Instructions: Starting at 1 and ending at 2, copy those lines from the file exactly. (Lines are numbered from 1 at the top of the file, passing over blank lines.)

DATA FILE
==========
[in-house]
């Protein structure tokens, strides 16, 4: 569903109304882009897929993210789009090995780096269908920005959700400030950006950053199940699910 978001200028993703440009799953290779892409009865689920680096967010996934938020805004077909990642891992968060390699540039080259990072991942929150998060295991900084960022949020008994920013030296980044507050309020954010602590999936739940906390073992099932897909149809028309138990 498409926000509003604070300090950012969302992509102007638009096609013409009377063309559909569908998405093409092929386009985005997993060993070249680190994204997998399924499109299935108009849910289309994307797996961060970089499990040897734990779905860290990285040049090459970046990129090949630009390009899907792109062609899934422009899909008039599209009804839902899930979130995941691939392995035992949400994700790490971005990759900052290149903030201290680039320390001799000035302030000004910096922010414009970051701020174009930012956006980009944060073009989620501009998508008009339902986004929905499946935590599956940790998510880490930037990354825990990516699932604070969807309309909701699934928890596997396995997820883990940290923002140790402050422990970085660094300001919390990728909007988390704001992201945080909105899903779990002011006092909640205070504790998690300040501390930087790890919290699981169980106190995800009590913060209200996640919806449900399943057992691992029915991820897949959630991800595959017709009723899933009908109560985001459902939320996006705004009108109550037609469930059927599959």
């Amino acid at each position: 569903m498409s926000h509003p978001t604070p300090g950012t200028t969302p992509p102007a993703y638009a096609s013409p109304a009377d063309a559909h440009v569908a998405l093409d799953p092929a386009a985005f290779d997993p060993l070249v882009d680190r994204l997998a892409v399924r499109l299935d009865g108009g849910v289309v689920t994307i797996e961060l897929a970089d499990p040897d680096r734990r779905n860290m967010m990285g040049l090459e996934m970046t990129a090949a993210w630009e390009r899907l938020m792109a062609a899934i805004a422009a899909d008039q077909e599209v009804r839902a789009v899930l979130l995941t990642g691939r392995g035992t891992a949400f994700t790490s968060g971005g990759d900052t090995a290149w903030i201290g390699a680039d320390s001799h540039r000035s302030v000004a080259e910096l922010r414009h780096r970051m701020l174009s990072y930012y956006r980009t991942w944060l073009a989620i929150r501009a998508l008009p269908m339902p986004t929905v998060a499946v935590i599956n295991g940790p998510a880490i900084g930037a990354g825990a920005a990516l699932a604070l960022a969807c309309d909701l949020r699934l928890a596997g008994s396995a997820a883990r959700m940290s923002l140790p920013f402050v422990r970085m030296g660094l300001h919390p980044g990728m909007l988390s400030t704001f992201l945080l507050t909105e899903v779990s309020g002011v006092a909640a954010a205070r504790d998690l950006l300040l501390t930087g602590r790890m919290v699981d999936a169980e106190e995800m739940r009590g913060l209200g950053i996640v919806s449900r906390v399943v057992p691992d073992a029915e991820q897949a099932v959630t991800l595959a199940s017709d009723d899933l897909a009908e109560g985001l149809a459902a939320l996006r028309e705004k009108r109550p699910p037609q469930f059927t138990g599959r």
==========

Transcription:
[in-house]
């Protein structure tokens, strides 16, 4: 569903109304882009897929993210789009090995780096269908920005959700400030950006950053199940699910 978001200028993703440009799953290779892409009865689920680096967010996934938020805004077909990642891992968060390699540039080259990072991942929150998060295991900084960022949020008994920013030296980044507050309020954010602590999936739940906390073992099932897909149809028309138990 498409926000509003604070300090950012969302992509102007638009096609013409009377063309559909569908998405093409092929386009985005997993060993070249680190994204997998399924499109299935108009849910289309994307797996961060970089499990040897734990779905860290990285040049090459970046990129090949630009390009899907792109062609899934422009899909008039599209009804839902899930979130995941691939392995035992949400994700790490971005990759900052290149903030201290680039320390001799000035302030000004910096922010414009970051701020174009930012956006980009944060073009989620501009998508008009339902986004929905499946935590599956940790998510880490930037990354825990990516699932604070969807309309909701699934928890596997396995997820883990940290923002140790402050422990970085660094300001919390990728909007988390704001992201945080909105899903779990002011006092909640205070504790998690300040501390930087790890919290699981169980106190995800009590913060209200996640919806449900399943057992691992029915991820897949959630991800595959017709009723899933009908109560985001459902939320996006705004009108109550037609469930059927599959």